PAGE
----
Getting to know postgis
November 6, 2007
I am making the plunge to get more informed with how to use PostGIS. It is pretty impressive so far. Here is a quick tutorial which shows you how to get started and loading in a shapefile to play around with some fun SQL querying. I assume a basic understanding of the linux command line and some basic SQL skills.
To get started in ubuntu 7.04 (should work in 7.10 and debian too):
$ sudo apt-get install postgis postgresql-8.1-postgis
Next we’ll start setting up the PostGIS environment.
Then we need to set up a new database, I called mine geodb:
$ createdb geodb
We then need to bind it to the PostGIS libs with the following:
$ createlang plpgsql geodb
And finally add the PostGIS Tables:
$ psql -d mytestdb -f /usr/share/postgresql-8.1-postgis/lwpostgis.sql $ psql -d mytestdb -f /usr/share/postgresql-8.1-postgis/spatial_ref_sys.sql
Phew….that was a bit of work.
Now we’re ready to go. We have a database called geodb and we’ve told PostgreSQL that it is a PostGIS database.
So now we can use the shp2pgsql command to import a shapefile into the db:
$ shp2pgsql -W LATIN1 -D -I myshapefile.shp mytablename | psql geodb
-W is for setting the encoding type, I had problems with many shapefiles as my locale is UTF8 and PostgreSQL seems to default to the locale. For me LATIN1 has been working better.
-D sets the SQL output to be in dump format for insertion into the database.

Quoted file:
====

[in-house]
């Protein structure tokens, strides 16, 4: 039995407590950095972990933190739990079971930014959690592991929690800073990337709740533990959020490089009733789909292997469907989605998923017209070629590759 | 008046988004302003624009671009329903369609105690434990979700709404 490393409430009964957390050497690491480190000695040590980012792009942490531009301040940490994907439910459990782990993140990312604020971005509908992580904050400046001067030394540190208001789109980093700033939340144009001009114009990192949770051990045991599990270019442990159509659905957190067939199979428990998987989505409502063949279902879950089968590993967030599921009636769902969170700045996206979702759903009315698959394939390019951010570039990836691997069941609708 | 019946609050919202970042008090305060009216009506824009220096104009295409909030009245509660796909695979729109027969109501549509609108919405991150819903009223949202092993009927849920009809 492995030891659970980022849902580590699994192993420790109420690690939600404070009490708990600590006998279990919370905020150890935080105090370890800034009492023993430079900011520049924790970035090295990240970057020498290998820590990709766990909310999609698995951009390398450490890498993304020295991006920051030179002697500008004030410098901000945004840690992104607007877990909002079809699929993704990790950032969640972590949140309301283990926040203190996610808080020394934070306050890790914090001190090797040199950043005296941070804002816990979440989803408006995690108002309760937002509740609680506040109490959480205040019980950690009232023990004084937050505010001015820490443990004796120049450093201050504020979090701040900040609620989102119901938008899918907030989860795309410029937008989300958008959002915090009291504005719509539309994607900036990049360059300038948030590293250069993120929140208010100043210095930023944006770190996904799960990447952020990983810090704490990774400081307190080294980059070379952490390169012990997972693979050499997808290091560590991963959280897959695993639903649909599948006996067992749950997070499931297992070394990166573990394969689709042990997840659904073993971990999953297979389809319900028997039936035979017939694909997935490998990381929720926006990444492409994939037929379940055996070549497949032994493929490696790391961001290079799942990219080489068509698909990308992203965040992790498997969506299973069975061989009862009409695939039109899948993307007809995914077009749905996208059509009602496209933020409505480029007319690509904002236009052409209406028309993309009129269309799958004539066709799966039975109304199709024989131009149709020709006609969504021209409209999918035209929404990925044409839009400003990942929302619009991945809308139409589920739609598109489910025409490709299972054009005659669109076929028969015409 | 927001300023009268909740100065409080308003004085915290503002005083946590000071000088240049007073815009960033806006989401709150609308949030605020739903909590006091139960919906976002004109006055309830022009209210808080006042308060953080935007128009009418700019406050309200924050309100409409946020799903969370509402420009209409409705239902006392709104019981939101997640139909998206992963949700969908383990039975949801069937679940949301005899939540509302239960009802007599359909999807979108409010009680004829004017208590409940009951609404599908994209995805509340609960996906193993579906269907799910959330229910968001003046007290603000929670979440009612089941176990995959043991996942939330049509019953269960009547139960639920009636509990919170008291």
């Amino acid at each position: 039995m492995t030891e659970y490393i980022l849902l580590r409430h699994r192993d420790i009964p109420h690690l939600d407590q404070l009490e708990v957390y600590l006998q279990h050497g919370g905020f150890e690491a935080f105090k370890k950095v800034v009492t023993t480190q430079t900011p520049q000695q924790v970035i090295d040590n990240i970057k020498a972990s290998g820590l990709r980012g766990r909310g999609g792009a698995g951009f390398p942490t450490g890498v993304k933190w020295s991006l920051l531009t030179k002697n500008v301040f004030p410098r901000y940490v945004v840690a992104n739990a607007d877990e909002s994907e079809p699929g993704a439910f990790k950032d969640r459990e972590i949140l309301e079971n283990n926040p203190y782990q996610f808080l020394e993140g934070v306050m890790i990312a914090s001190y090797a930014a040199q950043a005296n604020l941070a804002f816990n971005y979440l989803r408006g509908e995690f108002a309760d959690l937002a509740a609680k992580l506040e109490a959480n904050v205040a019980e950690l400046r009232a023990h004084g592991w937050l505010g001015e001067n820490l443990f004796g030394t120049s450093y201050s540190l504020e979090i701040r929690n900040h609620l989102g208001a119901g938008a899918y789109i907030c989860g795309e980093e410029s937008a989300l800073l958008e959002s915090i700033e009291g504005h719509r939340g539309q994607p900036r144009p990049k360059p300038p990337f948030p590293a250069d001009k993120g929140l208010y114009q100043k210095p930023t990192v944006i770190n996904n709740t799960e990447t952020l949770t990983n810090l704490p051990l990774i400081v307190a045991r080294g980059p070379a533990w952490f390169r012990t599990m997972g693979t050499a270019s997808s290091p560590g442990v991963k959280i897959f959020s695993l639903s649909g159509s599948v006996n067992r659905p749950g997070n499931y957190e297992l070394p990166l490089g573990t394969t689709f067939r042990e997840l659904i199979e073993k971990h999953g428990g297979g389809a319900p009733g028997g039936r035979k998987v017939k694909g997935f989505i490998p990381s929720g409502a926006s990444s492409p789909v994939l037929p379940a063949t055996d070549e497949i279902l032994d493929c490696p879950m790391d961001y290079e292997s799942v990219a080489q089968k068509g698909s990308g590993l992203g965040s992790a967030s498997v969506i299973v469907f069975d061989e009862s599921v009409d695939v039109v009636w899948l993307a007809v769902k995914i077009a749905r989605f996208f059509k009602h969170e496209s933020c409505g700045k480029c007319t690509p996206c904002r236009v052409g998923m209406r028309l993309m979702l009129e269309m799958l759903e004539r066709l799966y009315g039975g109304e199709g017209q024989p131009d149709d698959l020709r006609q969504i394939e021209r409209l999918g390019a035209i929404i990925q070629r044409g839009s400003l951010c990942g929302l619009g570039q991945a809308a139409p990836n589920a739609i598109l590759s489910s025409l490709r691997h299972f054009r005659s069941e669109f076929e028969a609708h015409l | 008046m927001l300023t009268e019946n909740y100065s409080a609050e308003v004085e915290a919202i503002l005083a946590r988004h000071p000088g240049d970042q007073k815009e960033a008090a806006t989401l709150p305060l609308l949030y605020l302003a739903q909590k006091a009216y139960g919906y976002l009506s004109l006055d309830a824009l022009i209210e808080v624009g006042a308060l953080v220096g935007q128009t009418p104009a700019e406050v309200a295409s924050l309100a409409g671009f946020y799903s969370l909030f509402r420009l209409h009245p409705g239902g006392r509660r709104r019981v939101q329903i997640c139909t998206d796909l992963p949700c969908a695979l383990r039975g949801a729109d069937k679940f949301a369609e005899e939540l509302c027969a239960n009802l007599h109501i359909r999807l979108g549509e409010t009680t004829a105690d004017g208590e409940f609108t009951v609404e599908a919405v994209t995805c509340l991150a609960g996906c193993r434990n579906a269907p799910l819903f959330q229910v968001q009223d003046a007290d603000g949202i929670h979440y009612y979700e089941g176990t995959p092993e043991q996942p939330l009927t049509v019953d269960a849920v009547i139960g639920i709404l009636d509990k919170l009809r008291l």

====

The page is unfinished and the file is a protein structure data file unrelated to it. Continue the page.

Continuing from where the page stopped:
-I flags it to compute the spatial indexing upon import. For large complex vector features this can take awhile, so use with discretion.
All of this is piped to
This gives us a new table called “tablename”, which we can see by doing the following:
$ psql geodb Welcome to psql 8.1.8, the PostgreSQL interactive terminal. Type: \\copyright for distribution terms \\h for help with SQL commands \\? for help with psql commands \\g or terminate with semicolon to execute query \\q to quit geodb=#
At the PostgreSQL prompt you can enter various SQL commands including queries.
geodb=# \\d mytablename
shows the columns and data types of the data in the table.
Notice the column called: the_geom
This is where the GIS Objects are stored.
The sample query there would show all the data in the shapefile’s associated .dbf as well as a column called
Next time we’ll launch into some querying fun.
Onward to Part II…comments powered by Disqus